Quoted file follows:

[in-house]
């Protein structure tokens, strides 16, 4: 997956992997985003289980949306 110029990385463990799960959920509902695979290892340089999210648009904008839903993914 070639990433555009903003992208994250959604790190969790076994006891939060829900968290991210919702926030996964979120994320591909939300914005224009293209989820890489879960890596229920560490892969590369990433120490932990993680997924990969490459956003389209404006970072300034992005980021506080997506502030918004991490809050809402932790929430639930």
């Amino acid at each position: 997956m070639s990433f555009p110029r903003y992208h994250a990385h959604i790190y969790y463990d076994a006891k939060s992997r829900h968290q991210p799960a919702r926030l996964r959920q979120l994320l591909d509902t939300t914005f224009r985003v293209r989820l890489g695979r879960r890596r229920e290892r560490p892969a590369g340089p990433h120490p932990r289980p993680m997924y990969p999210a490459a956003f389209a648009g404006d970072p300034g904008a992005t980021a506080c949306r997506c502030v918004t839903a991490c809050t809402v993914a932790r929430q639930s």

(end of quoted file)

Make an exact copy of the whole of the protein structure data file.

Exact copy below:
[in-house]
């Protein structure tokens, strides 16, 4: 997956992997985003289980949306 110029990385463990799960959920509902695979290892340089999210648009904008839903993914 070639990433555009903003992208994250959604790190969790076994006891939060829900968290991210919702926030996964979120994320591909939300914005224009293209989820890489879960890596229920560490892969590369990433120490932990993680997924990969490459956003389209404006970072300034992005980021506080997506502030918004991490809050809402932790929430639930």
């Amino acid at each position: 997956m070639s990433f555009p110029r903003y992208h994250a990385h959604i790190y969790y463990d076994a006891k939060s992997r829900h968290q991210p799960a919702r926030l996964r959920q979120l994320l591909d509902t939300t914005f224009r985003v293209r989820l890489g695979r879960r890596r229920e290892r560490p892969a590369g340089p990433h120490p932990r289980p993680m997924y990969p999210a490459a956003f389209a648009g404006d970072p300034g904008a992005t980021a506080c949306r997506c502030v918004t839903a991490c809050t809402v993914a932790r929430q639930s």